OK so I may be just a tad on the optimistic side, but with Spring and a new year ahead of me I thought it was time to give, “Pedalling on Regardless” a bit of a spring clean. Or at least a wash and brush up. So it is out with the old, but trusted and reliable, Coraline Theme and say hello to, “Publication” – all, ‘swishy in her satin and tat’ and about as subtle as a slap in the face with a wet cod. Who says old dogs must be stuck in their ruts?
I hope readers will bear with me as I learn and apply all these new features and frills. What do you think? Is the new look worth persevering with on first meeting?
We cycle in Portugal quite a bit and have done so for many years, so we are well used to encounters with dogs in remoter areas. Often the first indication I get is when Jacqui comes by me at a speed that would do Mark Cavendish credit.
However, when I came across this photo on the web, I realised that all things are relative and we had little to complain about.
We have encountered wild boar and even a full grown bull in the past, but if we ever get to this point, we will be trading down to a four wheel cage for our future trips.
As we are thinking about carrying an ’emergencies only’ tent with us on our trip through Spain and Portugal this October I found myself searching for tent specifications. This, from the Cycle Chat Forums, was by far and away the most helpful and realistic comment I came across:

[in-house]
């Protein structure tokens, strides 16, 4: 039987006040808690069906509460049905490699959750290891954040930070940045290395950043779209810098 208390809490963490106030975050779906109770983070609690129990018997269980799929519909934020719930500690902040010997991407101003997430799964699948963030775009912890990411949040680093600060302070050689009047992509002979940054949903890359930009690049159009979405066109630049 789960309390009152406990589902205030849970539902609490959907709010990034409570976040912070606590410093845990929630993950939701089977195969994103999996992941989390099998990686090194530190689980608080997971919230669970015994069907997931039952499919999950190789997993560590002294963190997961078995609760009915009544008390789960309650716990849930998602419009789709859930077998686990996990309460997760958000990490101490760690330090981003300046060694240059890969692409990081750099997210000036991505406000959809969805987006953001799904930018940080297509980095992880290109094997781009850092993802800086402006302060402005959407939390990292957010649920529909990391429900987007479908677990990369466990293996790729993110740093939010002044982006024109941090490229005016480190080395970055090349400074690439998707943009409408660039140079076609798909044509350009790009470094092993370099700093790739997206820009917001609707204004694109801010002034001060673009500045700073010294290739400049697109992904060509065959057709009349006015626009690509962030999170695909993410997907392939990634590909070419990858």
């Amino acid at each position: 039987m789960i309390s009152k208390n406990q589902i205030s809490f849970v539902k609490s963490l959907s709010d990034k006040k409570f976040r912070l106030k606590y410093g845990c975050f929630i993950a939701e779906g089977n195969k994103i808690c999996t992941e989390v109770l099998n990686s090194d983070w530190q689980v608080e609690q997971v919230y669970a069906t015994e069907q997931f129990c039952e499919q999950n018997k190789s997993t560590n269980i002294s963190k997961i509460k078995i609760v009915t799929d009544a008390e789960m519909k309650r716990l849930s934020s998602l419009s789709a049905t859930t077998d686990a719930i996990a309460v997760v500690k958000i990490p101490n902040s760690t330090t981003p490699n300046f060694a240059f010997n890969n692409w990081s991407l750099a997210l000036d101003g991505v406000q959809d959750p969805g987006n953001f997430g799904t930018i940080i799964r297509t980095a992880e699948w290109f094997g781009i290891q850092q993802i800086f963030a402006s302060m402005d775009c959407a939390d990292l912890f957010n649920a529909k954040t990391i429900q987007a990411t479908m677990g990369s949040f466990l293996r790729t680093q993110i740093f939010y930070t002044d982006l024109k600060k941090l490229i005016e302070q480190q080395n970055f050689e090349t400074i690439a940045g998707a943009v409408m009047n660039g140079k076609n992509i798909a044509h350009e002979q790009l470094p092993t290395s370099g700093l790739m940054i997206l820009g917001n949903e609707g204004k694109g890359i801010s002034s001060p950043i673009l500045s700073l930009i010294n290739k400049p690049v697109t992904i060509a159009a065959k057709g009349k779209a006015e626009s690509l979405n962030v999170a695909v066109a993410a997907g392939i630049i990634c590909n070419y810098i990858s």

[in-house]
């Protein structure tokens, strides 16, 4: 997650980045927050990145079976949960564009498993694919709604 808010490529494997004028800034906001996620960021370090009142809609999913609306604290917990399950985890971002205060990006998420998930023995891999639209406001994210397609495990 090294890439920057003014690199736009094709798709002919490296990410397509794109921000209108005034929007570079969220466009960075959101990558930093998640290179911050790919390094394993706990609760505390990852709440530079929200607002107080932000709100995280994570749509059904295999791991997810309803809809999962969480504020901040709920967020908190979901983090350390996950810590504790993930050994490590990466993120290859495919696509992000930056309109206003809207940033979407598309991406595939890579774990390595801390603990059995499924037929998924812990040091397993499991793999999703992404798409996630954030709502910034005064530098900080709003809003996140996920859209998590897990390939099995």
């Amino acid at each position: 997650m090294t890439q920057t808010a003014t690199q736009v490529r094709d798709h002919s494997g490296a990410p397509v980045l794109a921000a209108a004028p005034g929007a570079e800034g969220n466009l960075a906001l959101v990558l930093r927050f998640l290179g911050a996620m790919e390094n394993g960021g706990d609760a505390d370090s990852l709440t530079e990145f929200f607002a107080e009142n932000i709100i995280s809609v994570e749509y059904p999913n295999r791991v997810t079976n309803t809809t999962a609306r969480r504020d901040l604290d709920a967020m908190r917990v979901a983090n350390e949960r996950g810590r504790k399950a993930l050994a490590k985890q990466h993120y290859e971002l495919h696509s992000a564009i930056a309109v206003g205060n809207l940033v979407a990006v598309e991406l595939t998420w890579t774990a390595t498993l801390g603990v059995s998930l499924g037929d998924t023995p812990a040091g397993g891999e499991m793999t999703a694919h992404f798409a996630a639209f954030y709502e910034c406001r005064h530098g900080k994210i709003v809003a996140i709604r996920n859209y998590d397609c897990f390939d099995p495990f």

Just to translate the capacity given when looking to purchase a tent. If the tent says 1 man it equals 1 midget, 2 man= a man and a midget, 3-man= a man a midget and a dwarf, 4 man= 2 men a midget and a dwarfs torso, 5 man= a japanese couple c/w cameras, 6 man= the spice girls, 7 man= Laurel & Hardy, 8 man = snow white and the seven dwarves. This is a commonly used system of ordering within the camping trade.
Tee Hee! No politically offensive intention involved in this posting.
“The condition of the cyclist is the human condition writ small – all of us must craft for ourselves the kind of lives we wish to lead, we must decide how we are to live, what we will do, and how to pull it off. Like Kierkegaard, we can find exhilaration and self-knowledge in this challenge instead of ennui or despair.”
Quoted from Steven D Hales, ‘Cycling and philosophical lessons learned the hard way’. Chapter 16 in Cycling: Philosophy for everyone (2010) edited by Jesus Ilundain-Agurruza and Michael Austin, Chichester Wiley-Blackwell.